Bipolar Scotoma – a hidden condition?






Scotoma– Greek for darkness- is a medical term for a blind spot in the eye. But when I say condition, I should qualify it with the caveat that all mammalian eyes have it. You are just unaware of it.

So it’s a reasonable leap, not needing much faith, to wonder if Bipolar brings with such a blind spot – an emotional one. Well I’m no clinician or psychiatrist, but for me the answer is an unequivocal yes.

When I am manic, I am utterly convinced I am right and that others are wrong. Worse still, though I know I’m Bipolar and I know all its myriad symptoms, when hypo-manic, I can temporarily convince myself I’m not Bipolar at all, and can hear myself railing at it and being convinced all I have is a shitty old temper and saying to the victim –‘get over it’.

Some psychologists will use the term metaphorically to describe a patient’s inability to see traits others can see, but for me it’s more subtle than that. As I write this, I am calm and rational and to intents and purposes in that flat plane that sits between the two polarities, and I can articulate and easily perceive these traits. So why is it that such rationality vanishes when manic?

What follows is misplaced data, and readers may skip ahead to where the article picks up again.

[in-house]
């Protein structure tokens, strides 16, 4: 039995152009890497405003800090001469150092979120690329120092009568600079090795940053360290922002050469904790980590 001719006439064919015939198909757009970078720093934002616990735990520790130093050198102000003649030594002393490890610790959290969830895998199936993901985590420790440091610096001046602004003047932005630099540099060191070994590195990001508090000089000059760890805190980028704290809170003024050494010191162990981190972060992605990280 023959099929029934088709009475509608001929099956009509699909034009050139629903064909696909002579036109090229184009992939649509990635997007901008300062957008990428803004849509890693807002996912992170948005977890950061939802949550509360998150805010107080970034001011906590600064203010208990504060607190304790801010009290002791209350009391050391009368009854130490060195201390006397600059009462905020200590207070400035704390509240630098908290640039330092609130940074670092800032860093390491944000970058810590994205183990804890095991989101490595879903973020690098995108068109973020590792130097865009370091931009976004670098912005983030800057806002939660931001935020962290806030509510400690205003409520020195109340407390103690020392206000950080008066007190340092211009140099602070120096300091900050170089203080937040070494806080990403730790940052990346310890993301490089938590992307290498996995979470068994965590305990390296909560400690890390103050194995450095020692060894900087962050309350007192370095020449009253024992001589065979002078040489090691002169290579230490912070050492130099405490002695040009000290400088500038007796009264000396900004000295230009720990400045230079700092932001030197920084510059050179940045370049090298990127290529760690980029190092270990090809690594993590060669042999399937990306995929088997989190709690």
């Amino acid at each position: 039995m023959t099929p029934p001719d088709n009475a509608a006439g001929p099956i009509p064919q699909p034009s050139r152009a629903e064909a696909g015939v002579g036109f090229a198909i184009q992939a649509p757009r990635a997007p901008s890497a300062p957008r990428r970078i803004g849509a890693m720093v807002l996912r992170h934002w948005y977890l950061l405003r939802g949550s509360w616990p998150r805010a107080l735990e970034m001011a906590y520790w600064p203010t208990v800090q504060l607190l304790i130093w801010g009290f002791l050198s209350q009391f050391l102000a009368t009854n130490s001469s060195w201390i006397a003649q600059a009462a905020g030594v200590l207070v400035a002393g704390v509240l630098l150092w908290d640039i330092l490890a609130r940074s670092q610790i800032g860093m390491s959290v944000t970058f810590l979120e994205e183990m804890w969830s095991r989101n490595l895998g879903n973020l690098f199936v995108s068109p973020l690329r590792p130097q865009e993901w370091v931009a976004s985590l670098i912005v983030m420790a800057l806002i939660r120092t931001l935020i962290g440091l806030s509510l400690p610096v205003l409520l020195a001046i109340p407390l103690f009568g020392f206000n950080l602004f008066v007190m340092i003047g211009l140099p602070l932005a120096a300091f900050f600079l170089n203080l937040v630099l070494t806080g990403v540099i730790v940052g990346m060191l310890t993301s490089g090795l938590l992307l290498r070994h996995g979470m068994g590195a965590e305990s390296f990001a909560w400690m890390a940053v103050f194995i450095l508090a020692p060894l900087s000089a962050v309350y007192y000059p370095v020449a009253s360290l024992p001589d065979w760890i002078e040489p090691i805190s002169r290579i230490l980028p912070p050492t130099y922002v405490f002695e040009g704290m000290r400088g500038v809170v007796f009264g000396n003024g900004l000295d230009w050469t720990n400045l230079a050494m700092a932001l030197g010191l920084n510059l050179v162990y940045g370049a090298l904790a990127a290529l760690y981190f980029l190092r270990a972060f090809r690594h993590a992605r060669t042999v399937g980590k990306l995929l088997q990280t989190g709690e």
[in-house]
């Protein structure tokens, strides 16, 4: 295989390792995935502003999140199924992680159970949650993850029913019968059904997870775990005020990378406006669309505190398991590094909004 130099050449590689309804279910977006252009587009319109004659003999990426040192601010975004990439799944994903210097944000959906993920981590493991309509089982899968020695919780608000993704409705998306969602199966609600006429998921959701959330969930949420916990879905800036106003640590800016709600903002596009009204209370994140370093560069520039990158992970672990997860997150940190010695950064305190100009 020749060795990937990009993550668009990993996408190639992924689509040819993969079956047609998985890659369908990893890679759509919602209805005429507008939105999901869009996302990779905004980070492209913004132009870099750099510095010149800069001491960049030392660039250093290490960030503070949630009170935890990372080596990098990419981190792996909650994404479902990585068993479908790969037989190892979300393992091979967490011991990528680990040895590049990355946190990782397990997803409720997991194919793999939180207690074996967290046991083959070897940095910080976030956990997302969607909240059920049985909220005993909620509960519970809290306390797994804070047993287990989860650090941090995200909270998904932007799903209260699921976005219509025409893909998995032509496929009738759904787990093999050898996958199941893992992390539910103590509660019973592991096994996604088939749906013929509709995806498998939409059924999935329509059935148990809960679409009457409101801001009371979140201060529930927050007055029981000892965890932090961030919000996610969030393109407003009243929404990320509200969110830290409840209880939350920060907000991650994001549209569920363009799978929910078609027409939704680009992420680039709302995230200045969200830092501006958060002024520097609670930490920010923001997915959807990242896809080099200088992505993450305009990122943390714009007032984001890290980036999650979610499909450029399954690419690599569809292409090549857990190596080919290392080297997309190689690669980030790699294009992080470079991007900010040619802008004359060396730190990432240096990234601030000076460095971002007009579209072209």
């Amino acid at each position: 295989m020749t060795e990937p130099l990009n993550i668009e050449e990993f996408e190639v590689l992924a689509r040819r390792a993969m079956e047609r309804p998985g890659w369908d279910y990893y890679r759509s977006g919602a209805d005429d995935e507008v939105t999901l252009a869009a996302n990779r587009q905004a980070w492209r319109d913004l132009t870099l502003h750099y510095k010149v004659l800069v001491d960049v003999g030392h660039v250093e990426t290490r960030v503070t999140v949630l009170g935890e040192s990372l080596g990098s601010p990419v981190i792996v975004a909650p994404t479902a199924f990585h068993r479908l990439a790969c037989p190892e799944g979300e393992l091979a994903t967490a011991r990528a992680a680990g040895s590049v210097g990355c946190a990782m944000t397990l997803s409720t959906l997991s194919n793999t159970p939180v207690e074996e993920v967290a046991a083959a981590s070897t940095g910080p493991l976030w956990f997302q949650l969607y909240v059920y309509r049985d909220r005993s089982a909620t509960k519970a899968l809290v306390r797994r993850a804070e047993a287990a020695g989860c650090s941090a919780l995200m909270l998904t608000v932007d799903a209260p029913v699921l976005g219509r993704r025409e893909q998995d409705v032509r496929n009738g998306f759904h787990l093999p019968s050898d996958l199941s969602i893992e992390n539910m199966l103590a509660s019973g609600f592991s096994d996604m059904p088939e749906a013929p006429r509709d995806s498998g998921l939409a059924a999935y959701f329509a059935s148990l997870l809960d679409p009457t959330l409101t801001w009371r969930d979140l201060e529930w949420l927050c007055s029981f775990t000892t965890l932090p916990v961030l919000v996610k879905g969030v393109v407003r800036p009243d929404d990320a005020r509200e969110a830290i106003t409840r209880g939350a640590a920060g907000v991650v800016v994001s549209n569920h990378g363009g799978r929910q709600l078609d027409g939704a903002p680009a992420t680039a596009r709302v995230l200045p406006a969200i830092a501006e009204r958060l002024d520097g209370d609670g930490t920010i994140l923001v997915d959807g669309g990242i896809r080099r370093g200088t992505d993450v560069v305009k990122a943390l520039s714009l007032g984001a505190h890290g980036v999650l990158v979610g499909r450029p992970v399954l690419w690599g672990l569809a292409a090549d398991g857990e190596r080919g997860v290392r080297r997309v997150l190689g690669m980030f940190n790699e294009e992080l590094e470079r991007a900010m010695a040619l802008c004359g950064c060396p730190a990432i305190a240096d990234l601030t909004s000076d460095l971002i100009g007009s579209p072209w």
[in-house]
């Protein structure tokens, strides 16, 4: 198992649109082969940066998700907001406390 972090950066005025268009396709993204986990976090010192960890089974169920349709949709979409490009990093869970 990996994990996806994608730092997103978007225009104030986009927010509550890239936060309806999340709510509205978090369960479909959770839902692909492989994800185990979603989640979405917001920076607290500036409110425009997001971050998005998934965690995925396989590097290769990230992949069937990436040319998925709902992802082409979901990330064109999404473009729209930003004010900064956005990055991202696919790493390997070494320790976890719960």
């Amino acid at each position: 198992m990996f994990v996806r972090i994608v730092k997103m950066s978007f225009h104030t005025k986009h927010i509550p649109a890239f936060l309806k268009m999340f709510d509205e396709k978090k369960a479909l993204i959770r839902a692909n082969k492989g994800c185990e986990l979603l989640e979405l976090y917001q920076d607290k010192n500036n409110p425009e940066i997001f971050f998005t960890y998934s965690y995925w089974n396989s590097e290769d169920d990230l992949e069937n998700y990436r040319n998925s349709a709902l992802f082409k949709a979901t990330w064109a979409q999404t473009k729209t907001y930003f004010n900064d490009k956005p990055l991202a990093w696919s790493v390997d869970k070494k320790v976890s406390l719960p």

And is the $64,000 dollar question!



Tags: , , , , , , ,

2 Responses to “Bipolar Scotoma – a hidden condition?”

  1. On March 14, 2013 at 2:49 am Diane responded with... #

    awaiting the answer to the $64,000 dollar question………..

    • On March 21, 2013 at 8:36 pm carol smith responded with... #

      I read your article on locus of control and I think that being bipolar/manic has everything to do with a LOC that is ever changing as our brain chemicals are ever changing. But I am always doing so much better with an internal LOC. When this illness attacks and I am so very down, my LOC is always external because I cannot fix this depression but maybe he can or it can or she can but it’s never I can with an external LOC. Right at this moment, I have an internal LOC but it takes work to keep it internal.

Add your response